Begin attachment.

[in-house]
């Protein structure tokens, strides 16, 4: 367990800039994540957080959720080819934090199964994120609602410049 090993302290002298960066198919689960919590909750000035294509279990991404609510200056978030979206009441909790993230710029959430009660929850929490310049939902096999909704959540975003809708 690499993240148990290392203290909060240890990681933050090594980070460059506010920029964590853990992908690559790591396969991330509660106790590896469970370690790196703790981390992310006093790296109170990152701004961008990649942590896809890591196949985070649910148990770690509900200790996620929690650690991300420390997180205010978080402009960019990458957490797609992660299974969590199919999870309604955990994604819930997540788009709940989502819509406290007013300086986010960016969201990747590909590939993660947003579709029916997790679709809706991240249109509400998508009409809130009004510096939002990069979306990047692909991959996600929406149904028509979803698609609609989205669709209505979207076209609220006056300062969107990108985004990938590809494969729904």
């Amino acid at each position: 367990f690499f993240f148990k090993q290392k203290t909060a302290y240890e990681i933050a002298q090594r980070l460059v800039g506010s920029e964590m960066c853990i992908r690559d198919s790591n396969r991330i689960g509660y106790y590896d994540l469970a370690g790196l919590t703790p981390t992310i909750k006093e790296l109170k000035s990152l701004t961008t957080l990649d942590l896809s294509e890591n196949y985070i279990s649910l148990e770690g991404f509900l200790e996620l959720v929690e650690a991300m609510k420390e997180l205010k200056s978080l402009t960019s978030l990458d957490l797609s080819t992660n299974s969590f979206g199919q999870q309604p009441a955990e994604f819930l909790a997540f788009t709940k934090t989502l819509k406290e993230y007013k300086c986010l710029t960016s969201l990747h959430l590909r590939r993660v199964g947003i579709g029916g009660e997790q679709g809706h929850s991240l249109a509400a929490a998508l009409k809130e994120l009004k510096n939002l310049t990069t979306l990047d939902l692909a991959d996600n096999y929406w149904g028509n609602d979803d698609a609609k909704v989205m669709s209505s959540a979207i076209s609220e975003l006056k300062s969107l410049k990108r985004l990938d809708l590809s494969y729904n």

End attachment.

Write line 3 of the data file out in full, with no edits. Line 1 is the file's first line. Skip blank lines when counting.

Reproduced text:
């Amino acid at each position: 367990f690499f993240f148990k090993q290392k203290t909060a302290y240890e990681i933050a002298q090594r980070l460059v800039g506010s920029e964590m960066c853990i992908r690559d198919s790591n396969r991330i689960g509660y106790y590896d994540l469970a370690g790196l919590t703790p981390t992310i909750k006093e790296l109170k000035s990152l701004t961008t957080l990649d942590l896809s294509e890591n196949y985070i279990s649910l148990e770690g991404f509900l200790e996620l959720v929690e650690a991300m609510k420390e997180l205010k200056s978080l402009t960019s978030l990458d957490l797609s080819t992660n299974s969590f979206g199919q999870q309604p009441a955990e994604f819930l909790a997540f788009t709940k934090t989502l819509k406290e993230y007013k300086c986010l710029t960016s969201l990747h959430l590909r590939r993660v199964g947003i579709g029916g009660e997790q679709g809706h929850s991240l249109a509400a929490a998508l009409k809130e994120l009004k510096n939002l310049t990069t979306l990047d939902l692909a991959d996600n096999y929406w149904g028509n609602d979803d698609a609609k909704v989205m669709s209505s959540a979207i076209s609220e975003l006056k300062s969107l410049k990108r985004l990938d809708l590809s494969y729904n």